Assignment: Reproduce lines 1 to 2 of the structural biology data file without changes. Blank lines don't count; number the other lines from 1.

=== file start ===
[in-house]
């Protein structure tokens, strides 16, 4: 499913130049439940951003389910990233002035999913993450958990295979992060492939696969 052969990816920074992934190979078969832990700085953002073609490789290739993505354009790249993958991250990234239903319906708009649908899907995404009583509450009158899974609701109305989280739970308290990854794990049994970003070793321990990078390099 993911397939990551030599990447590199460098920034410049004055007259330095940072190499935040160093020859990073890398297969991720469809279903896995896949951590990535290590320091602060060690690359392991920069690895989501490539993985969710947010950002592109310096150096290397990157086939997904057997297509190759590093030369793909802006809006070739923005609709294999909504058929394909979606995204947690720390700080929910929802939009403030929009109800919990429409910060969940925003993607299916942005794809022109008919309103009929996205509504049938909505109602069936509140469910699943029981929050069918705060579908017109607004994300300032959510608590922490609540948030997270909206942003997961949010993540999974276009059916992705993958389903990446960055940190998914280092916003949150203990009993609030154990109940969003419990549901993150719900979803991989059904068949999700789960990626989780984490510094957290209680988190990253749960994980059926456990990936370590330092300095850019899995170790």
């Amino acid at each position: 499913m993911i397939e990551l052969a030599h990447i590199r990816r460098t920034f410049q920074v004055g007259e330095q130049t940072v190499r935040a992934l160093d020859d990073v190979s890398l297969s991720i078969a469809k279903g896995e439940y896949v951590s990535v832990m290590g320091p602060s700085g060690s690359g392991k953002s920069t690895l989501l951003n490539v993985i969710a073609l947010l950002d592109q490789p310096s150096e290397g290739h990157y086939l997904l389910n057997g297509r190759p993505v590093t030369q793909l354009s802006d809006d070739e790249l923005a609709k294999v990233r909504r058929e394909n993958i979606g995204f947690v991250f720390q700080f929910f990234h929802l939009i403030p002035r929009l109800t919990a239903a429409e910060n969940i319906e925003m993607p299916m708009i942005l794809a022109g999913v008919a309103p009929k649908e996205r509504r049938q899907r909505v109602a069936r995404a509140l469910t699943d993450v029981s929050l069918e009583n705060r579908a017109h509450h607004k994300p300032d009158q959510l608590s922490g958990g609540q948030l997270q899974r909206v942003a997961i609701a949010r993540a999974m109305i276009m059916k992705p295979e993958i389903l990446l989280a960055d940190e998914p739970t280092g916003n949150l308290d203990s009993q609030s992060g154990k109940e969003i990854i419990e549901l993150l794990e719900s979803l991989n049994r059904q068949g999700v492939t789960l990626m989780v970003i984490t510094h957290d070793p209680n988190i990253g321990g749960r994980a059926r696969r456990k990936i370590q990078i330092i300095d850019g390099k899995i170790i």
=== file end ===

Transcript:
[in-house]
């Protein structure tokens, strides 16, 4: 499913130049439940951003389910990233002035999913993450958990295979992060492939696969 052969990816920074992934190979078969832990700085953002073609490789290739993505354009790249993958991250990234239903319906708009649908899907995404009583509450009158899974609701109305989280739970308290990854794990049994970003070793321990990078390099 993911397939990551030599990447590199460098920034410049004055007259330095940072190499935040160093020859990073890398297969991720469809279903896995896949951590990535290590320091602060060690690359392991920069690895989501490539993985969710947010950002592109310096150096290397990157086939997904057997297509190759590093030369793909802006809006070739923005609709294999909504058929394909979606995204947690720390700080929910929802939009403030929009109800919990429409910060969940925003993607299916942005794809022109008919309103009929996205509504049938909505109602069936509140469910699943029981929050069918705060579908017109607004994300300032959510608590922490609540948030997270909206942003997961949010993540999974276009059916992705993958389903990446960055940190998914280092916003949150203990009993609030154990109940969003419990549901993150719900979803991989059904068949999700789960990626989780984490510094957290209680988190990253749960994980059926456990990936370590330092300095850019899995170790």